You take games too seriously.

Taking the Hard out of Hardcore

The Vita-Chamber. For the hardcore community, this was BioShock’s great failing – the ability to be immediately resurrected at any point in the game, mere steps away from where you last were, with the effects of what you did in your final blaze of glory constant. The feature was so loathed among the hardcore that the game offered ways to turn it off, and the patch that the creators eventually released even incentivized avoiding them with a massive 100 point Xbox Live achievement.

For me, though, the Vita-Chambers were one of the best things about the game. They opened me up to trying new things – to attacking enemies in new ways, to exploring when I just didn’t have the ammo or the health, but didn’t feel like grinding all the way back to the nearest recharge stations either – and gave me the freedom to explore the world and the story without micro-managing my play style to death.

BioShock, though, seems to be a rarity among games, a game that expects that you might want to have it match your play style as you go along. It lets you play as you see fit, and then self-adjusts to allow you to continue playing without having to go back and grind for ammo, experience, and upgrades. If you learn from your mistakes, you can play straight through the game relying more on trial and error than painstaking failure after failure.

Continued after the jump.

BioShock isn’t entirely unique, though. Other games do things like this, with their own unique takes on it.

Chris’s baby, Ninja Gaiden: DS, begins with only the normal difficulty available, with the harder (impossible?) difficulties only open after defeating the game one time around and mastering the basics of the game’s mechanics. The God of War series has its much-joked-about “maybe you’re a sissy” screens after you die enough times, allowing and suggesting that you kick it down a notch and play at your level.

New Nintendo DS RPG The World Ends With You takes this even further, with a system that actually rewards you for stepping away from the game, and a difficulty system that allows you to choose as the game goes on to play harder and harder, but keeps the fundamental difficulty basically the same. Not only does your level and the basic difficulty of enemies when you’re aware of the way to play stay basically the same, but by saving your game and turning the DS off, your attacks level up. If you get stuck on a boss, the old adage of “turn the game off, wait a day, and try again” is more than just a mental exercise – you’re actually stronger when you get back.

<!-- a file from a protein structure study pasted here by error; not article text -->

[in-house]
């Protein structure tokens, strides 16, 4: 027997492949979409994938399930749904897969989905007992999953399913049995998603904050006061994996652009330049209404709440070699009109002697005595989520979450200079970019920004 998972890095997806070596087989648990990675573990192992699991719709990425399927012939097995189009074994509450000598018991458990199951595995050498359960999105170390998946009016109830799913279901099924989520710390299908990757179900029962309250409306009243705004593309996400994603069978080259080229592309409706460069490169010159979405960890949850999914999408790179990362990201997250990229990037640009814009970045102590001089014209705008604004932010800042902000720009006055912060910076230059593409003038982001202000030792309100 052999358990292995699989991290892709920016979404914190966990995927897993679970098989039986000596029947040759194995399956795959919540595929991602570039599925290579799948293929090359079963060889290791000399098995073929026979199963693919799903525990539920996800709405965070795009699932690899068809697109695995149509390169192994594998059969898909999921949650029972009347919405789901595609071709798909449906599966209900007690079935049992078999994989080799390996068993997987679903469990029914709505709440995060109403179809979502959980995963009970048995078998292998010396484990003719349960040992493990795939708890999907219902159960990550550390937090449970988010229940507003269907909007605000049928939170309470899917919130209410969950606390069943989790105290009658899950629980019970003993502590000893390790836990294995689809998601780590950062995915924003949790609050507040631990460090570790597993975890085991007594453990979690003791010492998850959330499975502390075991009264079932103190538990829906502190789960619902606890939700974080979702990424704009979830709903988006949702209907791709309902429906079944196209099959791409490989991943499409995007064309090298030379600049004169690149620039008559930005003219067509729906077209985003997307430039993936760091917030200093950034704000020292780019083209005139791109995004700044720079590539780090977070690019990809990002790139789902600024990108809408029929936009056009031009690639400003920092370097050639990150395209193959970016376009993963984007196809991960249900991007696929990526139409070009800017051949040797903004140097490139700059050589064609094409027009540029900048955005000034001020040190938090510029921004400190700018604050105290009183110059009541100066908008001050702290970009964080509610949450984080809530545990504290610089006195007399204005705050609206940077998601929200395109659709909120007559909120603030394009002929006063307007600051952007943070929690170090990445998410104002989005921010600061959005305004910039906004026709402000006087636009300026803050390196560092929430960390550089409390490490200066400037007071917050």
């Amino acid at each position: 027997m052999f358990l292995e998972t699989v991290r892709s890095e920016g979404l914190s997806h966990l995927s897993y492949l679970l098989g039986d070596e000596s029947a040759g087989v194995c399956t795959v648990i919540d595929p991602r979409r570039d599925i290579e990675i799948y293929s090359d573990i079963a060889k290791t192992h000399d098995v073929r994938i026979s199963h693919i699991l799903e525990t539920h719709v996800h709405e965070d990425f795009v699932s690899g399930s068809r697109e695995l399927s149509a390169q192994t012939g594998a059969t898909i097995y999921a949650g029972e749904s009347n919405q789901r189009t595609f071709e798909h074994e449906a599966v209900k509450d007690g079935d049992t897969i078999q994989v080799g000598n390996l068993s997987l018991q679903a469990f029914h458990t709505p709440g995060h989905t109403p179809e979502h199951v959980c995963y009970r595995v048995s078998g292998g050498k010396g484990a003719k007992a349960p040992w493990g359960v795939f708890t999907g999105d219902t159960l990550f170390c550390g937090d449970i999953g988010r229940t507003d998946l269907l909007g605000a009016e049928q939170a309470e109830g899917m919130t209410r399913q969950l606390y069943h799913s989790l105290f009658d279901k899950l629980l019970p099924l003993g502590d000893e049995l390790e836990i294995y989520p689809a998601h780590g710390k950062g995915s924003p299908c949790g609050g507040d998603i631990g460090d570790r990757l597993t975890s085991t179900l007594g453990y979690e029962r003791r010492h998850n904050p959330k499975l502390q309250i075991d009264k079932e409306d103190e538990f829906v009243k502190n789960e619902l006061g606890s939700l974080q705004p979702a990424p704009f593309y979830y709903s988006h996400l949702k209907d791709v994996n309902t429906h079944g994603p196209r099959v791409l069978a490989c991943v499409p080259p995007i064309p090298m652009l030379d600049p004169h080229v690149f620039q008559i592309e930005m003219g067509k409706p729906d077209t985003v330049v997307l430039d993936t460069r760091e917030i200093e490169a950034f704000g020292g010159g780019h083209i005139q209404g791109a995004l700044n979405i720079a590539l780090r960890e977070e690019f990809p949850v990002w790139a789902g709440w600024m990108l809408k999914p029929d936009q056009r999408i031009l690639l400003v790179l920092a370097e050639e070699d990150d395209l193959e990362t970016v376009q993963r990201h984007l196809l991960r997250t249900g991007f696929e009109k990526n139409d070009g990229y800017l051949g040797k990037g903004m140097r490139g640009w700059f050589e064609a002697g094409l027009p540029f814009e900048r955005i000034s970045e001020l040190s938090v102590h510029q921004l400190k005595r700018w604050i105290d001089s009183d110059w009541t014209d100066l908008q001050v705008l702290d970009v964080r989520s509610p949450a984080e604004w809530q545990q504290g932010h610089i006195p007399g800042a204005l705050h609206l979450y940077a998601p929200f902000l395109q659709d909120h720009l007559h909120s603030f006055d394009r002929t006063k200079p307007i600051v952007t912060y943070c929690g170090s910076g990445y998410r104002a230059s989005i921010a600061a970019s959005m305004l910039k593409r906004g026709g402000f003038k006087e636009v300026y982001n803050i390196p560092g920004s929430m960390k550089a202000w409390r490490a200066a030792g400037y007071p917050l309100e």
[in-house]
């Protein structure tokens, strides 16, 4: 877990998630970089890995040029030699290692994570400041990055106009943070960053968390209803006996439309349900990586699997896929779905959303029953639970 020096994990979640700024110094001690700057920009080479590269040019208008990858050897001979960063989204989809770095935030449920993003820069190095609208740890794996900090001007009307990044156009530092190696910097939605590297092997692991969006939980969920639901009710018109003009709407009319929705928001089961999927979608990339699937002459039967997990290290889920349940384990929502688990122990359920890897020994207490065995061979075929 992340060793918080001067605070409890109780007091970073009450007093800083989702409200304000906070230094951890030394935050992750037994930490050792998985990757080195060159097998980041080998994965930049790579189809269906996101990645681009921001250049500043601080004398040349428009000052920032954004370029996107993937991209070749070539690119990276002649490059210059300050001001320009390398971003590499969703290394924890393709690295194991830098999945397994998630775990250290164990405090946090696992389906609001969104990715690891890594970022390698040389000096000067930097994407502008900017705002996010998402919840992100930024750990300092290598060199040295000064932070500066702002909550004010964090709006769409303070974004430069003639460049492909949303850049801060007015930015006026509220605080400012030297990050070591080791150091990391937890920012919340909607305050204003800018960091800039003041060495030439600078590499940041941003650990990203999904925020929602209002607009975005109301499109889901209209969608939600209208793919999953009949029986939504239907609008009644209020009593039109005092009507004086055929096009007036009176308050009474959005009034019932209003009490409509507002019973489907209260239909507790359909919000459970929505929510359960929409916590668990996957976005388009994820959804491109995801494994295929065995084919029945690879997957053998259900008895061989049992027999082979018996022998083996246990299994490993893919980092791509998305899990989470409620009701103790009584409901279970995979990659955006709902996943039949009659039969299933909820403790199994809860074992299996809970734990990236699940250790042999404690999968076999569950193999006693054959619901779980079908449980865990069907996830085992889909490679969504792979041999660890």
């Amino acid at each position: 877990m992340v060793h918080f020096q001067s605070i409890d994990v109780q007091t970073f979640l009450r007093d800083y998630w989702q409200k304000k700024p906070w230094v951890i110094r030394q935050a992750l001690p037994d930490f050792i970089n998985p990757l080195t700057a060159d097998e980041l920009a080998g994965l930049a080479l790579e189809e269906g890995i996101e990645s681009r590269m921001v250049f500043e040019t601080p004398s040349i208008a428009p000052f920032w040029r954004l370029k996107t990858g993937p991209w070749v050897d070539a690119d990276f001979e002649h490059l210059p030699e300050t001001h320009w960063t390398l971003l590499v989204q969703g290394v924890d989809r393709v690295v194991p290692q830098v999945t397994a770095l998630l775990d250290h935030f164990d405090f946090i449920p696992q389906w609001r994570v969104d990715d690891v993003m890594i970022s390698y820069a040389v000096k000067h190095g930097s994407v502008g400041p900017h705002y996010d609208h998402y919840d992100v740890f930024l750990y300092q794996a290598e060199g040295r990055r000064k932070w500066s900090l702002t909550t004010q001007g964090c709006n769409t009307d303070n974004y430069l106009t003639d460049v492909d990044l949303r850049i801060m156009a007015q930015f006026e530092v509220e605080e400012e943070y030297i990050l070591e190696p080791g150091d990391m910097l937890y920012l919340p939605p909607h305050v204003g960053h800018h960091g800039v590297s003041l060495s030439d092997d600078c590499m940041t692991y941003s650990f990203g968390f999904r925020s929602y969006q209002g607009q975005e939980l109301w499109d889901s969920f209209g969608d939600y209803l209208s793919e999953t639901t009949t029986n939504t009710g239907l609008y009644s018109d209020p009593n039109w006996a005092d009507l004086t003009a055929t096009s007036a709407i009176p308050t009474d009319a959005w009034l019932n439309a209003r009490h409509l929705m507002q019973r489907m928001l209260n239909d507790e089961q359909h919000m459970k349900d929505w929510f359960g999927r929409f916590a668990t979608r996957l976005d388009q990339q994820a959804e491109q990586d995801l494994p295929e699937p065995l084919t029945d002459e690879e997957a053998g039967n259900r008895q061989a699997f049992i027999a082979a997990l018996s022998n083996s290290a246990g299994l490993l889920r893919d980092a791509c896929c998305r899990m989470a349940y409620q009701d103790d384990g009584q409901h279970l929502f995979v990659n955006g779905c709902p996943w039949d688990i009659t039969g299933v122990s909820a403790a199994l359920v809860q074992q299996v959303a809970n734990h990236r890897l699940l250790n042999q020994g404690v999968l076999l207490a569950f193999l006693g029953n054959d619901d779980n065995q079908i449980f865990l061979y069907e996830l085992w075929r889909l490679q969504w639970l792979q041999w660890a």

But these games are the exception, not the rule. They’re rarities, games that accept that sometimes you only want a bite-sized experience, but you still want to spend that time with what they created.

For me, gaming is something I do to blow off steam after a long day or to occupy me on a subway or long break. I want to be challenged, but I also hate it when a developer decides that I need to be run through the ringer over and over, that at even the calmest moments of the game I should be in fear that something will leap out and send me back to the place I was an hour ago. If an hour is all I have, where the hell is the fun in that?

This is one of the things that came up the first time the “hardcasual” nomenclature ever arrived – that BioShock was aware of a fact of life that seemed to be alien to game designers, if not game players. We’re here to enjoy ourselves, and to enjoy the worlds and the stories that you guys are creating. But if you’re creating a world where a half-hour’s play can gleefully be stricken from the record if we’re not save-junkies or ammo-hoarders, you’re cheating a group of people who would enjoy your work a lot more.

– Sam Ryan


Filed under: Commentary, , , , ,

6 Responses

  1. Let it be said that World of Warcraft also rewards players for walking away. Players are given an experience bonus relative to how long it has been since they’ve last logged on. Unfortunately, this is lost on the majority of the gaming community, who have little need for experience in the endgame.

  2. Korey says:

    I more and more enjoy and appreciate games that don’t punish me. As I’ve gotten older (25 now) I’ve come to hate games where I lose progress and have to replay a long section repeatedly to advance. I don’t have as much time for gaming, so I want games to be both challenging and constantly allowing me to advance. In that sense, adjustable challenges are exactly what I need.

  3. I thought BioShock’s vita chambers were great. I didn’t have to constantly worry about saving and reloading or have to curse at a badly implemented checkpoint system. I could just keep playing. I liked Prey’s resurrect system too, though that little minigame got annoyingly repetitive after a while.

  4. Pombar says:

    The test for me is: Is the game still fun, under the influence? If a game requires painstaking attention to detail at all times, careful tinkering and balancing of every little trinket, or a ridiculously fast thumb, it just isn’t a good wind-down game after a day’s work – also not a good party game, evidently.

  5. Like Pombar, I also play all my videogames after dropping acid.

  6. […] already talked a little bit about what makes the gameplay so special. The level of customization I talked about there – the […]

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this is a blog about video games by chris plante, sam ryan and chris littler.

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